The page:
The next one we go on to is Joseph Conrad, he was actually born Polish but he is often considered English. His family was exiled to Russia because of his fathers political views. But his parents died of tuberculosis and he joined the navy, and he wrote "The Heart of Darkness", which is what he is most famous for - you probably read that in high school - which has a lot of elements of Dante's "Inferno" in it which of course is what makes it interesting to me because I am a huge Dante fan.

I will go from him to William Butler Yeats who was an Irish poet. We are going to talk about a few Irish poets here and Irish writers. He too won the Nobel Prize and he was very interested in his national heritage and so he is a champion by the Irish culture and he wrote of a Celtic festival in Bethlehem, and a lot of people talk about William Butler Yeats and he is a fascinating guy.

George Bernard Shaw who referred to himself as Bernard Shaw, who is also Irish. His mother left him and his father when he was - I think - a teenager, probably a late teenager, so a lot of his plays focus on the problematic parent-child relationship. He too won the Nobel Prize.

Then I want to talk about H. G. Wells. You probably know him as the author of "The War of the Worlds". He kind of handles life with a sort of pessimistic view of the nature of man and mans options. "The War of the Worlds" was an exciting spoof because people thought it was real and thought there was an alien invasion. They play it usually around Halloween time.

We move on from him to James Joyce, another Irish writer, who used an experimental form of language in "Ulysses" and "Finnegans Wake," which I am going to talk about a little bit in a second. He created his own language. He is famous for a few different works "Dubliners," "A Portrait of the Artist as a Young Man," and he is quite famous and very, very popular. But there is two sides to that popularity. Some people really, really like him and think he is brilliant for creating this language, and other people, and I actually belong to this camp, think that "Ulysses" is just completely difficult to understand.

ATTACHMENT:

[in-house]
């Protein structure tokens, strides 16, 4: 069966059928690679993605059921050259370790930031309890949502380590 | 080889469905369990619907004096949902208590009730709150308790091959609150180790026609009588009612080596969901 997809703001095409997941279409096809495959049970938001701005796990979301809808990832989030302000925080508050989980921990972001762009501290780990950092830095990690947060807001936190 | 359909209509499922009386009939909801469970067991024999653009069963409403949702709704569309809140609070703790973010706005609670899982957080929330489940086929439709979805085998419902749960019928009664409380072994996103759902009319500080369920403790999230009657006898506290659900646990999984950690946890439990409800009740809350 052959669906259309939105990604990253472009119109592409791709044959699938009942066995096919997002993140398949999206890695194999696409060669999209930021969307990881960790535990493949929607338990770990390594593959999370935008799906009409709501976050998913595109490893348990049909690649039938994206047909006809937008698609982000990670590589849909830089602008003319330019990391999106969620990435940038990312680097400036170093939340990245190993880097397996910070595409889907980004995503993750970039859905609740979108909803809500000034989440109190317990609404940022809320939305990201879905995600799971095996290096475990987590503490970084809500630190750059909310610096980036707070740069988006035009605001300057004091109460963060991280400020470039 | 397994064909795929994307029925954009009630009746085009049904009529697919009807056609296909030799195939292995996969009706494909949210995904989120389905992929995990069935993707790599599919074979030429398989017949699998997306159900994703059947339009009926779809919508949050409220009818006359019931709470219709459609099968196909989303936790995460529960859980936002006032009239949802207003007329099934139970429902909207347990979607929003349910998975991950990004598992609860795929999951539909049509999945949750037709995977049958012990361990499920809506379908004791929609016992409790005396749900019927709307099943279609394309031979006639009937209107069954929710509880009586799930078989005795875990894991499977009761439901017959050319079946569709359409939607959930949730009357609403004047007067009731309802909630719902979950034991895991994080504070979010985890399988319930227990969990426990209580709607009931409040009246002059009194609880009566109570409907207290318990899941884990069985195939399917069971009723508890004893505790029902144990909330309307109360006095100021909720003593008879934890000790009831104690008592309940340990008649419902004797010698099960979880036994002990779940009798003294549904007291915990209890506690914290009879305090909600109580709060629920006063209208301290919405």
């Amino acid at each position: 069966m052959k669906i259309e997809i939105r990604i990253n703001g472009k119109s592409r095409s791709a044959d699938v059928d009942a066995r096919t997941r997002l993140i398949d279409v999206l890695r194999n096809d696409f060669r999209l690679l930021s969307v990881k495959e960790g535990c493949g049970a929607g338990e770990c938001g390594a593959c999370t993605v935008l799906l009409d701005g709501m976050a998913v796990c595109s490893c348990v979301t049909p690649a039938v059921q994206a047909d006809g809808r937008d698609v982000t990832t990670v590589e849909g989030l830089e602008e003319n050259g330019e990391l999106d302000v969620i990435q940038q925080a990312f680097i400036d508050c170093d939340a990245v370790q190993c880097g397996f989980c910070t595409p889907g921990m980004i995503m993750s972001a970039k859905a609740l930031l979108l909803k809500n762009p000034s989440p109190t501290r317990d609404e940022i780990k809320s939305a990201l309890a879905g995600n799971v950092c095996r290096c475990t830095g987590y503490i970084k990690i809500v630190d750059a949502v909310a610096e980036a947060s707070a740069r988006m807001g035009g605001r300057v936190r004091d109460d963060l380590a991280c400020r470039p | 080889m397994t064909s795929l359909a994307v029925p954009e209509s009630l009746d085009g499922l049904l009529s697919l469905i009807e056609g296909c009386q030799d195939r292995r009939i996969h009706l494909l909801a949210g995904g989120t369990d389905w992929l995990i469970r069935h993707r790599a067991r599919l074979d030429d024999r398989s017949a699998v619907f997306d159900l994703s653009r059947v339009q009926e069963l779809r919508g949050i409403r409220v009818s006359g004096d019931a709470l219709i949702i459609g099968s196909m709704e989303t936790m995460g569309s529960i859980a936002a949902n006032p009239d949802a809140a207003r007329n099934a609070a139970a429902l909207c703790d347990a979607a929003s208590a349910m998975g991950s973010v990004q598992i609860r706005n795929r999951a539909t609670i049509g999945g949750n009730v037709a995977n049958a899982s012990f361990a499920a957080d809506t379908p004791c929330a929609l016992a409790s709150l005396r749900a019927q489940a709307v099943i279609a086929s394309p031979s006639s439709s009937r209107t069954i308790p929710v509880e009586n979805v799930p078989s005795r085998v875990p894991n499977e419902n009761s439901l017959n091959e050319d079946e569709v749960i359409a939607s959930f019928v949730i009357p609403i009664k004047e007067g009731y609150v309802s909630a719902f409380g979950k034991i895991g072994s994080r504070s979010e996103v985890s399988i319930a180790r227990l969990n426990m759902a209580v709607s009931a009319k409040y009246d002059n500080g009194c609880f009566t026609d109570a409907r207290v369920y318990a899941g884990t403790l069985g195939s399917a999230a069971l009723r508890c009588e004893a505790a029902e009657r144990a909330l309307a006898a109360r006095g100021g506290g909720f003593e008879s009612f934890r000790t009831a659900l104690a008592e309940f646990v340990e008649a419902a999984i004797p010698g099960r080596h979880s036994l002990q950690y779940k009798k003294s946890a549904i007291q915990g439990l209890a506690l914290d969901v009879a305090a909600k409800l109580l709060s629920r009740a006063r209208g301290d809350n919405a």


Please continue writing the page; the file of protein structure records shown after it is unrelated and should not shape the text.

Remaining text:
I have read it twice. Once as an undergrad and once as a graduate student, and I was very careful both times and honest to Pete, I do not understand it, I do not know, I think that language should be assessable to the reading public, but certainly his creativity should be noted.

D. H. Lawrence is the next one. He is a good interesting guy. He wrote "Lady Chatterley's Lover" that he is most famous for which has been banned, actually I think it is still banned in some places. It is about a wealthy woman who is having this huge affair with one of the guys who works for her husband's estate, you know, all that immorality going on it is a great story.

I follow it up with T. S. Eliot, I actually love T. S. Eliot. "The Waste Land" is just a brilliant, brilliant piece of work. I should love him because I was raised in the Anglican Church and so a lot of the Anglican imagery, a lot of the religious imagery, I am very familiar with because I was raised in the Anglican Church.

He was good friends with Bertrand Russell, a philosopher, you may have heard of him in philosophy class, until Russell had an affair with T. S. Eliot's wife, so that kind of ended that. But he is just a brilliant, brilliant guy, very, very well versed, very knowledgeable. He actually studied at Harvard in what became the golden age at Harvard, but he is still considered British. He is still lumped in with the British writers.

Graham Greene comes next. He was a headmaster. Since he was kind of shy as a kid I will lecture a lot about treachery and betrayal. He is actually - this is fabulous like stuff I did not know - this is something I learned doing some research about him, he was actually sued by 20th Century Fox for criticizing Shirley Temple. [laughs] I just think that is brilliant.

He was severely depressed and he had many, many extramarital affair kind of a wild kind of guy and he is the last writer that we study, he died in 1991. So you can see that we are kind of coming up to the modern age and the novels that you have in this period to read are actually in the next section, are some current stuff that is being written now.

Those are my notes.

Transcription by CastingWords

British Romantic Period Overview Transcription


Beth Ritter-Guth:
Hi, my name is Beth Ritter-Guth, I teach English 211, British Literature II for Lehigh Community College, and what I'd like to do is take a few minutes to go over some notes about the British Romantic period. You'll be reading a lot of different texts from the period.